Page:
During our whole school assembly this morning, we explored the Hindu festival or Diwali.
This year, Diwali was celebrated on Tuesday 25th October (last week whilst we were on half term). Diwali is an important religious festival which is celebrated by Hindus, Sikhs, Jain and some Buddhists. It is also known as the 'Festival of Lights' and marks the beginning of a new year in some parts of the world.
During the festival, Hindus celebrate the legend of the return of Rama and Sita. Diwali is also linked to Lakshmi the goddess of wealth. Hindus light lamp to help Lakshmi find her way into their homes and doors and windows are left open so that she can find her way in. Many Hindus also decorate their homes with Rangoli patterns.
As well as watching clips of Diwali celebrations from around the world, we discussed why it is so important that we learn about world religions and their festivals in school.
We all agreed that it is important to study world religions to increase our knowledge of the world and better understand the lives of others. The children also suggested that learning about world religions is fascinating, and it often links with other subjects for example Year 5 produce Rangoli patterns in Art.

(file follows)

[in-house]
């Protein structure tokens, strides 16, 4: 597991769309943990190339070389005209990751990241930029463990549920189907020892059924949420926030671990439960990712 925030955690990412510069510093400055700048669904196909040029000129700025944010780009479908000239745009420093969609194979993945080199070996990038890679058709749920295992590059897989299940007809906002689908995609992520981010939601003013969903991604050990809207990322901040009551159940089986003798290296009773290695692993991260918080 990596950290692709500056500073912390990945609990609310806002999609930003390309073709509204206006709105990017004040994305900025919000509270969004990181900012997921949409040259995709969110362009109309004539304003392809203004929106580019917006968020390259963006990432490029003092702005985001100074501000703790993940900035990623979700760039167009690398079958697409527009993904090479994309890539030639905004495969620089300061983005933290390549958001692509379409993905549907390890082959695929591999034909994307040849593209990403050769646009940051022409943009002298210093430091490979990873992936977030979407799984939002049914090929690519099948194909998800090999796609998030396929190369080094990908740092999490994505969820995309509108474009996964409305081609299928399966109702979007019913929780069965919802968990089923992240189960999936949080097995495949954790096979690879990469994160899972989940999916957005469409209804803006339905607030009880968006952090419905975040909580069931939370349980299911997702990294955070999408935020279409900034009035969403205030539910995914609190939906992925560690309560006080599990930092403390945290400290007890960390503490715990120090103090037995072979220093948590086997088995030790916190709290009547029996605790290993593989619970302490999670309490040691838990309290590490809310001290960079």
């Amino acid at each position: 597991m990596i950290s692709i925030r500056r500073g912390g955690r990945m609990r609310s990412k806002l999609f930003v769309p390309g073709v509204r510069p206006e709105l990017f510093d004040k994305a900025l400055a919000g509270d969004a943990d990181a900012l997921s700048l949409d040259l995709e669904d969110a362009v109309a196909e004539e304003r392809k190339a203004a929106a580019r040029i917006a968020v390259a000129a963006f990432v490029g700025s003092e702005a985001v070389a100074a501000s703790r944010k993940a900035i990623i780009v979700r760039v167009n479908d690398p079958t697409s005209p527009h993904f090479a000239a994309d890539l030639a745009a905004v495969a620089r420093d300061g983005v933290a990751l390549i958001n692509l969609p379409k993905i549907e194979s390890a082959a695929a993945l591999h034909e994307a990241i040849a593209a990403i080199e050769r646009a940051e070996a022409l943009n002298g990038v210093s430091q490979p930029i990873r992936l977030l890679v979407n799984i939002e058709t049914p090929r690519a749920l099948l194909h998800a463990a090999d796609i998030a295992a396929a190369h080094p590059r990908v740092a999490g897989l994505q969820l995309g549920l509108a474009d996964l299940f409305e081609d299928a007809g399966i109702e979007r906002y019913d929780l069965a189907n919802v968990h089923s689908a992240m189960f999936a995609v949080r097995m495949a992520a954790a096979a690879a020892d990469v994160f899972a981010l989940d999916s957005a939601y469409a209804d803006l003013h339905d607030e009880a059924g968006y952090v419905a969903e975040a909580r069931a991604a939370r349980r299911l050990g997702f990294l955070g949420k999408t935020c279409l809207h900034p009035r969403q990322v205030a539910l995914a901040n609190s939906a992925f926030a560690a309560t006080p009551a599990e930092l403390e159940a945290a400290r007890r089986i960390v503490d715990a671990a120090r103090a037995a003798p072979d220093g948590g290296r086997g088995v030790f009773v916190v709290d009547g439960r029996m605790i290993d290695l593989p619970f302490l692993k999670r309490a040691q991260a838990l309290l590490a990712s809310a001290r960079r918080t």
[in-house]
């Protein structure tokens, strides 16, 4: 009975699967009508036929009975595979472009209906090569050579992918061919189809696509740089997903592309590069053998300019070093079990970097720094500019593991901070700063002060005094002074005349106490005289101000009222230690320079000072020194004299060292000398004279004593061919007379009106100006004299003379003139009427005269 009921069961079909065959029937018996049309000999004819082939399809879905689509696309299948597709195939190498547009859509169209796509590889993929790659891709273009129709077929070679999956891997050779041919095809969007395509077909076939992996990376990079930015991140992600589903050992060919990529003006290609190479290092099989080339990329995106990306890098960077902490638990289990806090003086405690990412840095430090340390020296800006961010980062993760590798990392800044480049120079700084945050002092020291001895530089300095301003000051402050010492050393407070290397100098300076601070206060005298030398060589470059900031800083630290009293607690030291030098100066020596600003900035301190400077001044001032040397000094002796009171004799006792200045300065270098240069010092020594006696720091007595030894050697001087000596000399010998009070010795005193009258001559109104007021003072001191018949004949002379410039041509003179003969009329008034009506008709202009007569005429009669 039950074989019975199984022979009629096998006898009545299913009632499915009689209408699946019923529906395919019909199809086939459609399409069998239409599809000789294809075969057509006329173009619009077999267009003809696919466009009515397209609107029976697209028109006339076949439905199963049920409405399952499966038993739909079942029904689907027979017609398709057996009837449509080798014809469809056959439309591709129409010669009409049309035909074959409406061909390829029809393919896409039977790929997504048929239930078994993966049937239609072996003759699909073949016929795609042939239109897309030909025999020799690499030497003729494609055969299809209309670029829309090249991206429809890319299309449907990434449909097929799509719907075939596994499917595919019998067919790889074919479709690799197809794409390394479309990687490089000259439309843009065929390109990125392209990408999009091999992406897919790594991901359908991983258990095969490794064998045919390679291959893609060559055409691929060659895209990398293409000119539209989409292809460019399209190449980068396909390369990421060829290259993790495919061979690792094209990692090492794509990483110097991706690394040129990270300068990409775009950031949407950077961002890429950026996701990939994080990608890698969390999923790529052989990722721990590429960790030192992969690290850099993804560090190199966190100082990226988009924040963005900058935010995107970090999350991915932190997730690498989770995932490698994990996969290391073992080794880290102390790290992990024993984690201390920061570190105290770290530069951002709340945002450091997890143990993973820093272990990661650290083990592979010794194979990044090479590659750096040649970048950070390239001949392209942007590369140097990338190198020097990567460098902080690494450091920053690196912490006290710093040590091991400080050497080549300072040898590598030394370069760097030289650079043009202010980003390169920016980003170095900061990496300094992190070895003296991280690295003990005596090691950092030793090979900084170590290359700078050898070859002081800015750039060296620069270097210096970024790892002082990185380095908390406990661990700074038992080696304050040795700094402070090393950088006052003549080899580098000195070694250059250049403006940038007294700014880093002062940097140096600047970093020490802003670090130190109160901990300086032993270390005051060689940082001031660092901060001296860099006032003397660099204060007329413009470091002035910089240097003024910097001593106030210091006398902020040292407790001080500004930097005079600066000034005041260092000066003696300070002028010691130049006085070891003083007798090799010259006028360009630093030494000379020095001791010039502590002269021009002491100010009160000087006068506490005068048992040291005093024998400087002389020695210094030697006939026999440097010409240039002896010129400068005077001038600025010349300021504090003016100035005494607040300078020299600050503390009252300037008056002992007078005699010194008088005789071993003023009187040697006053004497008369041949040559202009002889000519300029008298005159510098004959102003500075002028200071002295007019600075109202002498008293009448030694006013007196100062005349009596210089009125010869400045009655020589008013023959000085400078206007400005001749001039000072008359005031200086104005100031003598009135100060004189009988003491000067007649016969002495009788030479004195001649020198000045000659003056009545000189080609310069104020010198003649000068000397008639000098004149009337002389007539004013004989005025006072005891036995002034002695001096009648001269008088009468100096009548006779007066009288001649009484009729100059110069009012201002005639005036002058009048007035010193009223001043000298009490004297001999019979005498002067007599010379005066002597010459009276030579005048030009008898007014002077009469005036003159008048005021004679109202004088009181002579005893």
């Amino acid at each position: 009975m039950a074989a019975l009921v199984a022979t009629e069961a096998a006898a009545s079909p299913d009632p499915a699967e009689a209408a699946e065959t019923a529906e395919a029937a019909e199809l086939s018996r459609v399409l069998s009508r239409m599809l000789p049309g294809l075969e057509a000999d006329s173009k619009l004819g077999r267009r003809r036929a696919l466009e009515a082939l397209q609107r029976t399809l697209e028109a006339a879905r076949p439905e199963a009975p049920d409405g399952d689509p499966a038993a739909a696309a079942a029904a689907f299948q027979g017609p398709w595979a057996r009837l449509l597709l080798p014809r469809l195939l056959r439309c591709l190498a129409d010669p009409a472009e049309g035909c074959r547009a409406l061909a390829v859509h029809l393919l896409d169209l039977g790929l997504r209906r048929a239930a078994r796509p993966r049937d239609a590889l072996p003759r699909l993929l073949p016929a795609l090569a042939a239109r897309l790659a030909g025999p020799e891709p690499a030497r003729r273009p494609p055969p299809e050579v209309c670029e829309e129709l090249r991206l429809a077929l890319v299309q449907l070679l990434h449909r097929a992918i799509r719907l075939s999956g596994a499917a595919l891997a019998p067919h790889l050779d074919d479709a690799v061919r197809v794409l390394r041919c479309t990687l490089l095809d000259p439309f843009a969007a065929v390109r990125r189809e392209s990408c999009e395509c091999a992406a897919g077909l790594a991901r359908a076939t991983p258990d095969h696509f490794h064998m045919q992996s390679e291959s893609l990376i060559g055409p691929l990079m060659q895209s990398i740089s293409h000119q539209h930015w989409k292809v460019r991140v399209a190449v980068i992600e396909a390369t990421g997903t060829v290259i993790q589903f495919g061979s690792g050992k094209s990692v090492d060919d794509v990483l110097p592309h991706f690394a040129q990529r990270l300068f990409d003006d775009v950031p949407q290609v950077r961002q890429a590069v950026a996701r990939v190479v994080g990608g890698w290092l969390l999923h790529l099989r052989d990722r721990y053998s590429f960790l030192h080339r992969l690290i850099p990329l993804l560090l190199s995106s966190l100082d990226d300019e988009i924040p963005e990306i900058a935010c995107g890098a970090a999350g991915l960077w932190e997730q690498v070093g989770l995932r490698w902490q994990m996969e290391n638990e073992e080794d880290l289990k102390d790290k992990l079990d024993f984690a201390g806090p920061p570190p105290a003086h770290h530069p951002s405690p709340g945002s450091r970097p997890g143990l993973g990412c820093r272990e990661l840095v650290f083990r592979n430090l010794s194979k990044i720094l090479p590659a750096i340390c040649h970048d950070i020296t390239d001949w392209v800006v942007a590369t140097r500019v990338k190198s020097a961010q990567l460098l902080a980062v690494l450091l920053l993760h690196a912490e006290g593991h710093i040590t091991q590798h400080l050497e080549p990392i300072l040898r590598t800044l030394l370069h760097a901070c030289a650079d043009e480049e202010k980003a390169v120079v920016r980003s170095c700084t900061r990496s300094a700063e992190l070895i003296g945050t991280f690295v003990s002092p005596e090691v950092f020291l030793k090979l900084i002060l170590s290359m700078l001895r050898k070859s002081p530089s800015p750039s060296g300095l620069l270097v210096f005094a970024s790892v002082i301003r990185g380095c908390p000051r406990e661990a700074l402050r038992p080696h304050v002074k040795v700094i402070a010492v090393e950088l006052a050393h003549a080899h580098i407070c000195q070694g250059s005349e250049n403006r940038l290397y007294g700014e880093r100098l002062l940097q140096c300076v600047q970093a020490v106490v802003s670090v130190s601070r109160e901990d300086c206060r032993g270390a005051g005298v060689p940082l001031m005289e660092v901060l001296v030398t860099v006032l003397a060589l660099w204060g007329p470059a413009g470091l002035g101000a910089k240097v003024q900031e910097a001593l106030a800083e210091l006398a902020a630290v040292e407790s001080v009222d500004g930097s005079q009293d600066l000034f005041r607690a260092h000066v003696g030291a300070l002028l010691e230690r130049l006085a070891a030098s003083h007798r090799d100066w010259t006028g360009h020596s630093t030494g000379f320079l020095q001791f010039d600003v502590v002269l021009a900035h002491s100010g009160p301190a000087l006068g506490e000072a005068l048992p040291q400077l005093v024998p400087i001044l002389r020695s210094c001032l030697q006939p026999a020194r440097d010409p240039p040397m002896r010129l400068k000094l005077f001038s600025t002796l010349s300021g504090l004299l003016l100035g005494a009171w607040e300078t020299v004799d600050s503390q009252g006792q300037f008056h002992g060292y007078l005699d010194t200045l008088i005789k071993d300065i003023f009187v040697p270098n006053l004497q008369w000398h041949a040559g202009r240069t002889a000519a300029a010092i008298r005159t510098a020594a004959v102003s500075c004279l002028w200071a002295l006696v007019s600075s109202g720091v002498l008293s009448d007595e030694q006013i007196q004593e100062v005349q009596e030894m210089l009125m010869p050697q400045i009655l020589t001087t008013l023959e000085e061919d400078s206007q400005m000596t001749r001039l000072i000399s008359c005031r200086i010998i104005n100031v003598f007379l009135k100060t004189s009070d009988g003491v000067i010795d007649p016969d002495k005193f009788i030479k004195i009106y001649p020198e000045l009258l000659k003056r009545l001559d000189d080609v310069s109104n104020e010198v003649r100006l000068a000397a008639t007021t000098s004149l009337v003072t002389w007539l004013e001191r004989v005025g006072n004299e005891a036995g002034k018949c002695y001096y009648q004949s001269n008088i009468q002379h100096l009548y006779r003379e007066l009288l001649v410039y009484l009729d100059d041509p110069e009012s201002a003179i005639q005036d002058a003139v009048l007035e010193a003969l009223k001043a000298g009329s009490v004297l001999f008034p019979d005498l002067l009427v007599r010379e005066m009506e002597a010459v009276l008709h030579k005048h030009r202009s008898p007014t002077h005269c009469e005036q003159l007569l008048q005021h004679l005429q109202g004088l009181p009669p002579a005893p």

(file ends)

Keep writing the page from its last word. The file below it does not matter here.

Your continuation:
We ended the assembly by thinking about how studying world religions links to British Values:
Individual Liberty: In Britain, we think everyone has the right to believe, act and express oneself freely. This is why it is so important that we learn about world religions because it enables us to better understand differences and also to celebrate aspects of life that other people value.
Tolerance of those of different faiths and beliefs: Alongside people having the right to believe, act and express oneself freely, in Britain, we also think that we should respect and celebrate differences. Accepting differences is not enough, we should strive to understand differences so that we can understand how individual’s personal identities are formed. Through learning about differences, we become better able to celebrate the diversity of Britain.